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Someone takes a loan of $S_1$ as an annuity at an annual interest rate $i$, paid back in monthly installments of $M$. Now I wonder how I can get the annual interest payments for each year $t$.

I can calculate the remaining debt after each year using

$$ S_{t}=\frac{M}{\frac{i}{12}} - \bigg(1+\frac{i}{12}\bigg)^{12}\times \bigg(\frac{M}{\frac{i}{12}}-S_{t-1}\bigg) $$

(e.g., wikipedia, adapted to have monthly payments). Using this, I can then calculate the interest numerically as $I_t = 12 \times M - (S_t - S_{t-1})$ but this approach fails in the last period when $M$ is paid only for a few months until $S_1$ is fully repaid. Therefore, I wonder whether anyone is aware of an equation to get annual interest payments analytically.

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The loan $S=Ma_{\overline{n}|r}$ where $r=i/12$ in $n$ total months. If $S$ and $M$ are known we can easily find tne number of months to repay the loan $$ S=Ma_{\overline{n}|r}=M\frac{1-(1+r)^{-n}}{r}\quad\Longrightarrow\; n=\frac{\log\left(\frac{M}{M-rS}\right)}{\log(1+r)} $$ and the number of years is $m=n/12$.

At any time $k$ (month) the interest payment is $$ I_k=rMa_{\overline{n-k+1}|r}=M\left(1-v^{n-k+1} \right) $$ with $v=\frac{1}{1+r}$ and the principal payment is $$ P_k=M v^{n-k+1} $$ so that $M=P_k+I_k$ and the oustanding balance is $$ B_k=Ma_{\overline{n-k}|r} $$ If the outstanding balance at month $k-1$ is known, i.e. what is left to be paid back, and the payment $M$, we can find the interest payed at month $k$ as $$ I_k=rB_{k-1} $$ and $P_k=M-I_k$.

The monthly repayment of the loan is equivalent to the yearly repayment of the loan with effective annual interest $$j=\left(1+\frac{i}{12}\right)^{12}-1=(1+r)^{12}-1$$ for $m=n/12$ years: $$ S=Ma_{\overline{n}|r}=M\frac{1-\frac{1}{(1+r)^n}}{r}=M\frac{1-\frac{1}{(1+j)^m}}{r}=M\cdot\frac{j}{r}\cdot \frac{1-\frac{1}{(1+j)^m}}{j}=A a_{\overline{m}|j} $$ observing that $(1+r)^n=(1+r)^{12\times\frac{n}{12}}=(1+j)^m$ and the yearly installment is $A=M\times\frac{j}{r}$. Observe that $A$ is the future vale at the end of the year of 12 installment of value $M$ at monthly interest $r$: $$ A=M\times\frac{j}{r}=M\times\frac{(1+r)^{12}-1}{r}=M\cdot s_{\overline{12}|r} $$ and expressing $r=i/12$ we have that $$ A=M\times\frac{j}{r}=M\times\frac{j}{i/12}=12M\times\frac{j}{i} $$ that is $A>12M$: the installment that we have to pay annually is greater than the sum of the monthly installments in one year, because the annual effective interest $j$ is greater than the monthly interest $i$: $$ \frac{j}{i}=\frac{(1+i/12)^{12}-1}{i}>1\quad \text{for } i>0 $$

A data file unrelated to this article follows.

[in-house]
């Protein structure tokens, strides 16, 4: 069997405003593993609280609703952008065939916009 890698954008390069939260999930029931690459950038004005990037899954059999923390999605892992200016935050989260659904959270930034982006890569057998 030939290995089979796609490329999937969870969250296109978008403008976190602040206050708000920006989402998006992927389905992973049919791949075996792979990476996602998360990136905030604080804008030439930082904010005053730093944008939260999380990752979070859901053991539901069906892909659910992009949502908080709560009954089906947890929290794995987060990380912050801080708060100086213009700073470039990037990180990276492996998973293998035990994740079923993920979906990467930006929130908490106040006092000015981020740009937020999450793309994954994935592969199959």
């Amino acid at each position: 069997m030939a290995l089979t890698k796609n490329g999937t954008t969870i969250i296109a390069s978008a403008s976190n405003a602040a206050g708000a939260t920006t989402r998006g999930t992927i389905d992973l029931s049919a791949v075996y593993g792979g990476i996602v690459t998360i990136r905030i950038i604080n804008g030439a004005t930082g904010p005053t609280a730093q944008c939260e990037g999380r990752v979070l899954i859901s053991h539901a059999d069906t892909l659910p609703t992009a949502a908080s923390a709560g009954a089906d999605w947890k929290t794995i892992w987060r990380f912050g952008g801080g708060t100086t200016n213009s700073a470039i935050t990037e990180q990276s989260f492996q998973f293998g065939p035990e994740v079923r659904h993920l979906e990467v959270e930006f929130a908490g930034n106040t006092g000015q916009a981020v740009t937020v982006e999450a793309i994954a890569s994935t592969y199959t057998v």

At any time $t$ (year) the interest payment is $$ I_t=jAa_{\overline{m-t+1}|j}=A\left(1-\nu^{m-t+1} \right) $$ with $\nu=\frac{1}{1+j}$ and the principal payment is $$ P_t=A \nu^{m-t+1} $$ so that $A =P_t+I_t$ and the oustanding balance is $$ B_t=Aa_{\overline{m-t}|j} $$ If the outstanding balance at year $t-1$ is known, i.e. what is left to be paid back, and the payment $A=Mj/r$ we can find the interest payed at year $t$ as $$ I_t=jB_{t-1} $$ and $P_t=A-I_t$.

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  • $\begingroup$ Thanks for the detail! Two questions remain. 1) Is $a_{\overline{m-t}|j} = 1$? Combining the equations for $I_t$ and $P_t$ it seems that way. Also, isn't $P_t + I_t$ the total annual payment rather than the outstanding balance, or am I misunderstanding terms? 2) What if, as in my example, $n$ and $m$ are not known but only previous payments (interest & principal) and what is left to be paid back are known? $\endgroup$ – bumblebee Aug 29 '17 at 14:39
  • $\begingroup$ 1) there was a mistake. ..sorry. 2) I'll add it later $\endgroup$ – alexjo Aug 29 '17 at 15:00
  • $\begingroup$ 1) Alright, makes sense now. 2) thanks! $\endgroup$ – bumblebee Aug 30 '17 at 8:18
  • $\begingroup$ 2) details added $\endgroup$ – alexjo Aug 30 '17 at 9:53
  • $\begingroup$ Thanks, one more question though: Why is $12 \times M - P_t < I_t$`, that is why is what is actually paid in interest smaller than the calculated amount? I guess this comes down to the $j$ business: Shouldn't the effective interest rate be smaller than $i$ because the sum to be paid interest on decreases during the year? In fact, dividing $12 \times M - P_t $ by $B_{t-1}$ gives a lower rate than $i$. $\endgroup$ – bumblebee Aug 30 '17 at 11:21
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In situation, where $S_t > 12M$, we can use this formula:

The fixed monthly payment $M$ for a loan of $S$ for $n$ months and a monthly interest rate $i$ is: $$M=S\frac{i(1+i)^n}{(1+i)^n-1}$$

After some transformations you obtain the number of months to pay this loan: $$n=\log _{i+1} \frac{M}{M-Si}$$ So the total value of loan to pay in the last year $t$ is equal to $$M\log _{i+1} \frac{M}{M-iS_{t-1}}$$

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